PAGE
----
Billy Horschel is fed up.
No, he doesn’t have any personal animosity for PGA Tour defectors who have decided to chase exorbitant paydays and join the Saudi-backed LIV Golf league. He is just tired of those players being, as he describes it, untruthful with some of their recent comments.
“I’ve been really frustrated by it because there’s a lot of guys that are hypocrites, that aren’t telling the truth, that are lying about some things, and I just can’t stand to sit here anymore and be diplomatic about it as I have been in the past,” Horschel said Tuesday ahead of the Scottish Open. “I don’t fault anyone for going to play the LIV tour. I don’t have any ill will for anyone going to play the LIV tour. I have ill will toward comments that they’ve made, comments saying that [PGA Tour commissioner] Jay Monahan doesn’t listen, the PGA Tour doesn’t listen to us.
“Jay Monahan and everyone at headquarters is the PGA Tour. They work tirelessly for us to reap the financial rewards and have all the opportunities that we have. At the same time, I am one of 200-plus members of the PGA Tour. I am the PGA Tour, just as 200 other members are the PGA Tour, so when you take shots at the PGA Tour and Jay Monahan, you’re not just taking shots at them, you’re taking shots at us.”
Horschel took most offense to the claim that LIV players made the move in order to play fewer tournaments, have more schedule flexibility and be able to spend more time with their families. He pointed out that PGA Tour members have the freedom to set their own schedules, and that personally, he and his wife decided that he would spend five weeks away from his family in order to compete in a few events overseas, including next week’s Open Championship.
“I made that decision. ... Am I crying about it? No,” Horschel said. “I understand. I’m living my dream, trying to play golf professionally and support my family financially.”
Horschel also noted the hypocrisy of the players who are complaining about suspensions handed down by the PGA and DP World tours. LIV will go from eight events to 14 events, and as Horschel explains, if guys also wanted to play the PGA Tour, that would be, at minimum, 29 events.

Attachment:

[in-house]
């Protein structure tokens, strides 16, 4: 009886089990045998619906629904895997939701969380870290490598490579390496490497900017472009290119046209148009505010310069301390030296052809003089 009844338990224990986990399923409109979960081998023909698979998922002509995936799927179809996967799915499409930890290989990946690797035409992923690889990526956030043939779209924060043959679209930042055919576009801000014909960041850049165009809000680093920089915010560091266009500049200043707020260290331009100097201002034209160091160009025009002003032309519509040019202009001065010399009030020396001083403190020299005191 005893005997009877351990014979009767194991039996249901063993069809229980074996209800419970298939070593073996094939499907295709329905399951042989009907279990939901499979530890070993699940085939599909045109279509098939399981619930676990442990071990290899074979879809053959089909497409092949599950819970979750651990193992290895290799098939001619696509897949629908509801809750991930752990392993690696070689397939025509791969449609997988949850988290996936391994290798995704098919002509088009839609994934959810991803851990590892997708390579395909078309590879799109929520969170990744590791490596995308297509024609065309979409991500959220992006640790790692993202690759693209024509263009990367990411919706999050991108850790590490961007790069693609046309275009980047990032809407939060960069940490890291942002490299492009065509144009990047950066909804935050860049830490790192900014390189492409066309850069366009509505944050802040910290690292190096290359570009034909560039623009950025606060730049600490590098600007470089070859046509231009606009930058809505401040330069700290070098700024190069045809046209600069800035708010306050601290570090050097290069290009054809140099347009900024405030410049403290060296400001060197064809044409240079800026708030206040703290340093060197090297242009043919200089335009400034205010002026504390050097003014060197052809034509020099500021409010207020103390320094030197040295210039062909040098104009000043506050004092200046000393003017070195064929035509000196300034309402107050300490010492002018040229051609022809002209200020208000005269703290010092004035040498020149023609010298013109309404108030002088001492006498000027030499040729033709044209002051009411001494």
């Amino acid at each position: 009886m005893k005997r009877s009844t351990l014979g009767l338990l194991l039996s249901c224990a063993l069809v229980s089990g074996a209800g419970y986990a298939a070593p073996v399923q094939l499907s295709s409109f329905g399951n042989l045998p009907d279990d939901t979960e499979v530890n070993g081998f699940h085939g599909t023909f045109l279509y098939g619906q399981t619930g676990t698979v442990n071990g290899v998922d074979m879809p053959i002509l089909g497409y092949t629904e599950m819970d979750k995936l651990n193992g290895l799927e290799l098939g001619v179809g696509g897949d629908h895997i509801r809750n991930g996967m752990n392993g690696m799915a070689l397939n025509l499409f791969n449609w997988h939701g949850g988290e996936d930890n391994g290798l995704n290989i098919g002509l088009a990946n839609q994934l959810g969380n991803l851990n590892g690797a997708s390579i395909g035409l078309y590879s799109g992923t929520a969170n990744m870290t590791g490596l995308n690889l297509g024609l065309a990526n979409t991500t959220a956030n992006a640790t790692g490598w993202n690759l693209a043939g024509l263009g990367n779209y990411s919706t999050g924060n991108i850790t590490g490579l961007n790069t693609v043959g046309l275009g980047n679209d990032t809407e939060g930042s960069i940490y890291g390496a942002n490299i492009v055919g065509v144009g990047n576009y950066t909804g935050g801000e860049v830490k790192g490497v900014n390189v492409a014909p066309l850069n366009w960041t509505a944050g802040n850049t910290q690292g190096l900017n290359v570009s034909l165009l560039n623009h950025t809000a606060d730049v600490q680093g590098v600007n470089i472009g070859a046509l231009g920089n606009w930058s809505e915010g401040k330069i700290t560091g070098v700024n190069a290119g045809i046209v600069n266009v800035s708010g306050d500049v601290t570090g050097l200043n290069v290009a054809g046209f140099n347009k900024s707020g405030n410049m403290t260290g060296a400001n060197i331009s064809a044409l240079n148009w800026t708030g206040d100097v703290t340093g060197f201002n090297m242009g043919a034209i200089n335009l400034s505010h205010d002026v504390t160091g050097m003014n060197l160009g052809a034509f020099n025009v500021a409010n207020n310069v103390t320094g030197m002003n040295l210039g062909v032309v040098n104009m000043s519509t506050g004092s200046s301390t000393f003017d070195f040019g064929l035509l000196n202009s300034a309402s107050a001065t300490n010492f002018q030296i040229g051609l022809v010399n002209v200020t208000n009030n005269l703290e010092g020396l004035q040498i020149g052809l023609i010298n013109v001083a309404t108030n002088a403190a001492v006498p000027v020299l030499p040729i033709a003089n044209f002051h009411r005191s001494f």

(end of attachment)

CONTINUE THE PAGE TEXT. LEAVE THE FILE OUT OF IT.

“It’s ridiculous to hear some of these comments some of these guys made, saying, well, this allows me to play less tournaments, I’ve played 30-35 weeks a year,” Horschel said. “No one’s forced you to play that many events. The PGA Tour says 15 events minimum. If you keep your card in those 15 events, then that’s fine. If you want to play better or you want to play more so you get a chance to win the FedExCup? So be it. So be it! No one’s made you play that first playoff event to miss family obligations. No one has.”
The last part was likely directed at Pat Perez, who joined the LIV tour in time to compete in last week’s event in Portland, Oregon. Perez talked about how he missed the birth of his child in order to play the first FedExCup event because he was on the bubble in points.
Horschel maintains he’s taken nothing personal – even if there has been some division amongst players, he says, in the locker room – but he is still tired of comments he deems to be untruthful.
Oh, and when it comes to LIV players who want to enjoy the benefits of both LIV and the PGA and DP World tours, Horschel calls that desire “asinine.” They already made their bed, he says.
“Go play your LIV tour and forget about the PGA Tour,” Horschel said. “You didn’t want to support the PGA Tour going forward. … If you don’t want to be a part of this tour which has given you so many opportunities to make a name and build a financial stability for your family and everything, then that’s fine.
“Just stay away, and we’ll be fine without you guys.”